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The mobile mocap studio

How can you capture motion out in the field? Former RITMO colleague Kristian Nymoen demonstrates a mobile motion capture system.
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Hello. In this video, we will look at mobile technologies for studying music and body motion. In the laboratory setting, we are able to use highly advanced infrared optical motion capture systems to study very precisely how people move to music. But sometimes, we need to go outside the lab and study how people move in the real world. How people move while listening to music on the metro, on the bus, or in the dance club. For this reason, we need to have some sort of mobile technology for studying music and body motion. In front of me, I have a couple of examples of such technologies.
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One of the advantages of this system is that it can be very, very small, such as this accelerometer. Imagine studying body motion in a dance club, where you can put this in the pocket of every dancer in the club. And you get some data on how they move, and can see how this relates to the music and how they compare to each other. Accelerometers and gyroscopes, and also magnetometers, are inside basically every mobile phone these days. And so everybody, in practise, has their own motion capture technology that they carry around. More specialised systems also exist, such as this bracelet which contains sensors that measure muscle tension.
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In addition to this accelerometer and gyroscope that lets you measure the direction of the bracelet, and also how fast it accelerates. Like this. So it will tell you which direction I point and how I turn my hand, because of the muscle sensors.
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This suit is a motion capture suit from Xsens Technologies. It contains 17 of these orange sensors. And inside each of these there is a magnetometer, and a gyroscope, and accelerometer, which measures inertia, and acceleration, and the magnetic flux. Or basically, a compass. Combining 17 of these sensors with a model of a human body, saying that, for instance, this sensor and this sensor can move further apart than this. And this sensor and this sensor can only move in this angle. It’s possible to get an estimation of how the pose of the person is at any time. And the result you get is quite good, actually, from thinking that this type of technology there are no cameras involved.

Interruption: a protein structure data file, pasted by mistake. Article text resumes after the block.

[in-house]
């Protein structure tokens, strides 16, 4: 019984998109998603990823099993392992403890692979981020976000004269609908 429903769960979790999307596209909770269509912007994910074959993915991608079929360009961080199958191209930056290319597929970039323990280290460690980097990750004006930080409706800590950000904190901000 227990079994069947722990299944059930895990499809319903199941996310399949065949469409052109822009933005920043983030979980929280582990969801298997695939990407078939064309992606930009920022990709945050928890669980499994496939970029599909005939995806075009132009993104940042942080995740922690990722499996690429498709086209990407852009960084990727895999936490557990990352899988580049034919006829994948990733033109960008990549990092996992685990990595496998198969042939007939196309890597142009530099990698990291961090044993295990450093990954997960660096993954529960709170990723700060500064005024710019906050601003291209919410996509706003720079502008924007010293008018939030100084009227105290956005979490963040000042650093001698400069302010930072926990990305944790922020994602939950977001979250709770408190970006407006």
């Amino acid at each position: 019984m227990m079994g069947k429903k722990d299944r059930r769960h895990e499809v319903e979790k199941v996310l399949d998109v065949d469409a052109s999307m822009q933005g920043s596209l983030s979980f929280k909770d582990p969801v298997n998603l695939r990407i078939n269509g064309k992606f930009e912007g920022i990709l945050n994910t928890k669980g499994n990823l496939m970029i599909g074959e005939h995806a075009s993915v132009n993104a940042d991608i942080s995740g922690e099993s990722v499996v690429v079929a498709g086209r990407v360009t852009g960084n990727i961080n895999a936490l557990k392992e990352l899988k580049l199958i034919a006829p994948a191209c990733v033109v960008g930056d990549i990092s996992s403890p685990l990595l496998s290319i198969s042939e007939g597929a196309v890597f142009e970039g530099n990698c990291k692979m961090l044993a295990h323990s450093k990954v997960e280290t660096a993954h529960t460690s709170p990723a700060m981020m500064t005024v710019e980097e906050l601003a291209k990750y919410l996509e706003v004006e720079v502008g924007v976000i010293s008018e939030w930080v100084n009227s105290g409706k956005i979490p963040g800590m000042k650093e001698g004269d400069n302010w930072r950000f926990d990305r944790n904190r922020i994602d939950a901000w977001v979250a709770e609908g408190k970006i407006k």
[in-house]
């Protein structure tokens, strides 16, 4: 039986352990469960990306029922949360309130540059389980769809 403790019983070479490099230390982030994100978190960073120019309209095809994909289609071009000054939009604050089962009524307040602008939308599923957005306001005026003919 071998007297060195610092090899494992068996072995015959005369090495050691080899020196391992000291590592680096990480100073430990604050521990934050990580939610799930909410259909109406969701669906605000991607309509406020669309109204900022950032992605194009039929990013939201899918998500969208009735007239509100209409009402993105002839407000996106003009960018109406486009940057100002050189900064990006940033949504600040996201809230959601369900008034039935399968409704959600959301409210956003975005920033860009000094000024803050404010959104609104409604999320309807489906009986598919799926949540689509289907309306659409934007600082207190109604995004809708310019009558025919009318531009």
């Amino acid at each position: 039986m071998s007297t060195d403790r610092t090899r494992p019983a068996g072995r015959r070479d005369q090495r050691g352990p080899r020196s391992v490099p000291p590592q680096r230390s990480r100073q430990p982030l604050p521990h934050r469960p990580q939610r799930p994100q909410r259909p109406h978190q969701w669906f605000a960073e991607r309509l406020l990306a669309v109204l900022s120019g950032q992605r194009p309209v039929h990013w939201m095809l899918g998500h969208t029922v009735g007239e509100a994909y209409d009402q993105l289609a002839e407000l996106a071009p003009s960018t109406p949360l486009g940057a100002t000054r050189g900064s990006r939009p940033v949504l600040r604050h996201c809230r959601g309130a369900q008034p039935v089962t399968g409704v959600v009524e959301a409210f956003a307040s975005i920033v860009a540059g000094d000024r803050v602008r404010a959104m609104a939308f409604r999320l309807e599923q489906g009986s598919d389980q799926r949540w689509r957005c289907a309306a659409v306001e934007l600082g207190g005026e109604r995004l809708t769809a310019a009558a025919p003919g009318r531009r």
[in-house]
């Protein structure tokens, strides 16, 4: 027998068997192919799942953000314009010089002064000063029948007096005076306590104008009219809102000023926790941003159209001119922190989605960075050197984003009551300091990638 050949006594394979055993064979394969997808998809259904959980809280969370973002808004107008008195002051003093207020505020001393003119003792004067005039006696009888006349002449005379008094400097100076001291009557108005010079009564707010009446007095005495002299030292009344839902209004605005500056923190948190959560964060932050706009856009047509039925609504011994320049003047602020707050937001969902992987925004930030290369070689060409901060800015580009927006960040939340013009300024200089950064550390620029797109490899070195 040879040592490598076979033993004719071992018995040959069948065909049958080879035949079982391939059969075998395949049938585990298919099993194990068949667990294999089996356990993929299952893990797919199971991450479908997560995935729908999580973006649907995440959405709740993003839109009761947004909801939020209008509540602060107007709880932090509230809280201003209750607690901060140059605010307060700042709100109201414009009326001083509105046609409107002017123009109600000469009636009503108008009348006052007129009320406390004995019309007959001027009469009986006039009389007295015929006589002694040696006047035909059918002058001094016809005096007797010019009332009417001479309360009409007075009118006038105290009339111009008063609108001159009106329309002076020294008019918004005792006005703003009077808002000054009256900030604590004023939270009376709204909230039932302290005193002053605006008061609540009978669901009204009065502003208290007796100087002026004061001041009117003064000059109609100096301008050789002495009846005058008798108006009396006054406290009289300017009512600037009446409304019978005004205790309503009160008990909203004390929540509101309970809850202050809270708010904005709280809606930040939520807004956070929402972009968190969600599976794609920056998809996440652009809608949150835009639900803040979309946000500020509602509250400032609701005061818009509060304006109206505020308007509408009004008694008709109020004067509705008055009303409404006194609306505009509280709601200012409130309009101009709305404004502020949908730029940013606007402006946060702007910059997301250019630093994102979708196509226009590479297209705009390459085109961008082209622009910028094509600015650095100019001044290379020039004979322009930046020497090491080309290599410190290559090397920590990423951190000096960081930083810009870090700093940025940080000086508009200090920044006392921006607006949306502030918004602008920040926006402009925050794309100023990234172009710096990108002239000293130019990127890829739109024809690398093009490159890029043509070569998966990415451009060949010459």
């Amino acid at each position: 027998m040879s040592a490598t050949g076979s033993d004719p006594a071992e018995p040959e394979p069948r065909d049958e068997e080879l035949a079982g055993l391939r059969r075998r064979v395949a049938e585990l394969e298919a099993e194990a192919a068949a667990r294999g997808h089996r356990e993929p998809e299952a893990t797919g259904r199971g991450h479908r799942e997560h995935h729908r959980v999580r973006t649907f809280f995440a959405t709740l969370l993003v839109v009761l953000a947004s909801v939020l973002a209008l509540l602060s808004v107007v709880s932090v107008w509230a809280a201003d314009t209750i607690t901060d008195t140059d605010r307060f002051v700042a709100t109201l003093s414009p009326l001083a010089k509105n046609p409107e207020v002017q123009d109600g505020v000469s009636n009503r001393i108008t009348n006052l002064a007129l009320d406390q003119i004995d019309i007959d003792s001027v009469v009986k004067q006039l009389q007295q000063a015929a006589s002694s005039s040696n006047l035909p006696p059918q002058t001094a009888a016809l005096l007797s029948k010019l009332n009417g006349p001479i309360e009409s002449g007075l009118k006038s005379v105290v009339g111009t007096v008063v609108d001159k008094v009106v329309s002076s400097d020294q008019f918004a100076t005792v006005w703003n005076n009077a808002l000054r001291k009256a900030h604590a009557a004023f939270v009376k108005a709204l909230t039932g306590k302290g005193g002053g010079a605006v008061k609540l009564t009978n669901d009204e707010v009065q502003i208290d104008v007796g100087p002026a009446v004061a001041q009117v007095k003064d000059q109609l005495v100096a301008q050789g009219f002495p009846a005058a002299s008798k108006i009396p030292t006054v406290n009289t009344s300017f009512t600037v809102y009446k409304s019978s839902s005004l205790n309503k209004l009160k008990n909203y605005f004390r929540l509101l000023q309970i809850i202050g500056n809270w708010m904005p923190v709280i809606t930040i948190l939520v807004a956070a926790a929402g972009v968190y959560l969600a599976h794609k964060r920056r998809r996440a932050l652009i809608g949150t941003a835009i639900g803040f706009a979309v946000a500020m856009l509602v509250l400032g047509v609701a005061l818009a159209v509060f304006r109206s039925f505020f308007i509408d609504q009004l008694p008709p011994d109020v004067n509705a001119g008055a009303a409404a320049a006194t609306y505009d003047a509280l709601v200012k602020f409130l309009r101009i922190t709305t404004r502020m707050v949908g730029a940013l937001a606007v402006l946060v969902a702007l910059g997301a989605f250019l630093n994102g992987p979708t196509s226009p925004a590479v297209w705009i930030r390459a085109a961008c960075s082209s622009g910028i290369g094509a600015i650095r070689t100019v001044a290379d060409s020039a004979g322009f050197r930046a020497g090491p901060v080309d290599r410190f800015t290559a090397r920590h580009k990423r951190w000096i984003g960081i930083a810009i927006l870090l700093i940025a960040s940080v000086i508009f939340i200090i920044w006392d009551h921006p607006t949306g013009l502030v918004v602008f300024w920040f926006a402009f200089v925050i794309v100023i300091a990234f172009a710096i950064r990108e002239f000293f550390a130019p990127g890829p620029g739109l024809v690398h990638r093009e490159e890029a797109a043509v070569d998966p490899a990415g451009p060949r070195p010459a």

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The system is portable, with two senders like this. And it’s possible to move quite far away from the transmitter, which is right next to our computer. So looking at the screen now, my hand is upright and the avatar is following my movements. We tested it up to 50 metres without problems.
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One small problem with this system is that it’s drifting. So if you move around a lot and go back to the same place, you will possibly have a result that diverges slightly. And also, it’s not able to give you a millimetre position like you’ll get in the optical systems. Still, it’s remarkably good and absolutely a good way of measuring body movements. What you can see here is that there’s quite a lot of cables. So using it in, for instance, a stage performance requires that you are aware of your system, and you will not be able to move as freely as without the system.
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But we have used it in several performances, and you can use it as a DJ to control DJ sets or as a musical instrument.

How can you capture motion out in the field? Former RITMO colleague Kristian Nymoen demonstrates a mobile motion capture system.

Motion capture technology is not only confined to advanced motion capture laboratories. Several portable solutions exist for doing motion capture. Most of these are based on inertial sensing technologies, namely accelerometers and gyroscopes. Most modern mobile phones contain such sensors. More specialised systems for mobile motion capture exist, such as the Xsens suit shown in this video.

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Motion Capture: The Art of Studying Human Activity

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